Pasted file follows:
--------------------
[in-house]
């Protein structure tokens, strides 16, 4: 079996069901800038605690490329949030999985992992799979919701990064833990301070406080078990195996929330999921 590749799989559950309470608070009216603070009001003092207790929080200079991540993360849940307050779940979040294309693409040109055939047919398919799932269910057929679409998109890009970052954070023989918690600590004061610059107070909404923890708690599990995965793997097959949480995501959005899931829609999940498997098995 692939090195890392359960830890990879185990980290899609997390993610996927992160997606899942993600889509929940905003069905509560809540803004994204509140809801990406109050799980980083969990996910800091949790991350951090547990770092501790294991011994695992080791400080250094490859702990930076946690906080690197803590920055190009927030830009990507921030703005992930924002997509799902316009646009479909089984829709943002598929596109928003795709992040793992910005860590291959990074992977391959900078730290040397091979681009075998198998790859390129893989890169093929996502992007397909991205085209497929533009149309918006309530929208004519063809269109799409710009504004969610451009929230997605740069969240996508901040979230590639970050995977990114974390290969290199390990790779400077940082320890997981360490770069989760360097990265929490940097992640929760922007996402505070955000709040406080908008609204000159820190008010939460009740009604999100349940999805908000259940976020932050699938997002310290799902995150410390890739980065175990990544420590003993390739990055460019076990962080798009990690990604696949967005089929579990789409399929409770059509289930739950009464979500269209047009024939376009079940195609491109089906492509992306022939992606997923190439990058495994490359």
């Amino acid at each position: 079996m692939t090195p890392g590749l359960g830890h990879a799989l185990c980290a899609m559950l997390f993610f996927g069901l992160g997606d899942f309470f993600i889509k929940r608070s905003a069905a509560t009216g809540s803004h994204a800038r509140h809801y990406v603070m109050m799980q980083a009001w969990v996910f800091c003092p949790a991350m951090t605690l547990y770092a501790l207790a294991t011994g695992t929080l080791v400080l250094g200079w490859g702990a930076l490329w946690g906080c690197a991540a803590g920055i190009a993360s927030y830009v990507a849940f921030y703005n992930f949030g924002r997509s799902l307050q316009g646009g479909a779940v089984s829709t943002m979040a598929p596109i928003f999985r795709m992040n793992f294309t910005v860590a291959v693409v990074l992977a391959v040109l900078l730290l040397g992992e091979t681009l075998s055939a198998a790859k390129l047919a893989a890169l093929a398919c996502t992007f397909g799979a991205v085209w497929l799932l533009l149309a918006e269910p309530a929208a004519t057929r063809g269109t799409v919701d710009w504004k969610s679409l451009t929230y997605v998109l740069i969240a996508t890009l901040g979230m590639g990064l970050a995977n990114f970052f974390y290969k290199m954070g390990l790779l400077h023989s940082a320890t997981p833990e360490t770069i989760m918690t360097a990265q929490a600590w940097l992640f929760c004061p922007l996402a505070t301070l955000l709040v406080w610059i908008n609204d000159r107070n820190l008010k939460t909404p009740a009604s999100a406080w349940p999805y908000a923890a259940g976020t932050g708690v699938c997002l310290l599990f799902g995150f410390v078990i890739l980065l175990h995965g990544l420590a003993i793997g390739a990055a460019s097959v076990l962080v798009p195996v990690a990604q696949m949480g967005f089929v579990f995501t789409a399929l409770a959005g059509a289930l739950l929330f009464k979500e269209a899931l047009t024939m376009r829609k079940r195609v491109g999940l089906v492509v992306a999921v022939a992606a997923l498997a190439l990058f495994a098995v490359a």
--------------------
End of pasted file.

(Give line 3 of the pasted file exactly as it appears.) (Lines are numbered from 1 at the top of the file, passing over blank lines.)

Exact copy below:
């Amino acid at each position: 079996m692939t090195p890392g590749l359960g830890h990879a799989l185990c980290a899609m559950l997390f993610f996927g069901l992160g997606d899942f309470f993600i889509k929940r608070s905003a069905a509560t009216g809540s803004h994204a800038r509140h809801y990406v603070m109050m799980q980083a009001w969990v996910f800091c003092p949790a991350m951090t605690l547990y770092a501790l207790a294991t011994g695992t929080l080791v400080l250094g200079w490859g702990a930076l490329w946690g906080c690197a991540a803590g920055i190009a993360s927030y830009v990507a849940f921030y703005n992930f949030g924002r997509s799902l307050q316009g646009g479909a779940v089984s829709t943002m979040a598929p596109i928003f999985r795709m992040n793992f294309t910005v860590a291959v693409v990074l992977a391959v040109l900078l730290l040397g992992e091979t681009l075998s055939a198998a790859k390129l047919a893989a890169l093929a398919c996502t992007f397909g799979a991205v085209w497929l799932l533009l149309a918006e269910p309530a929208a004519t057929r063809g269109t799409v919701d710009w504004k969610s679409l451009t929230y997605v998109l740069i969240a996508t890009l901040g979230m590639g990064l970050a995977n990114f970052f974390y290969k290199m954070g390990l790779l400077h023989s940082a320890t997981p833990e360490t770069i989760m918690t360097a990265q929490a600590w940097l992640f929760c004061p922007l996402a505070t301070l955000l709040v406080w610059i908008n609204d000159r107070n820190l008010k939460t909404p009740a009604s999100a406080w349940p999805y908000a923890a259940g976020t932050g708690v699938c997002l310290l599990f799902g995150f410390v078990i890739l980065l175990h995965g990544l420590a003993i793997g390739a990055a460019s097959v076990l962080v798009p195996v990690a990604q696949m949480g967005f089929v579990f995501t789409a399929l409770a959005g059509a289930l739950l929330f009464k979500e269209a899931l047009t024939m376009r829609k079940r195609v491109g999940l089906v492509v992306a999921v022939a992606a997923l498997a190439l990058f495994a098995v490359a």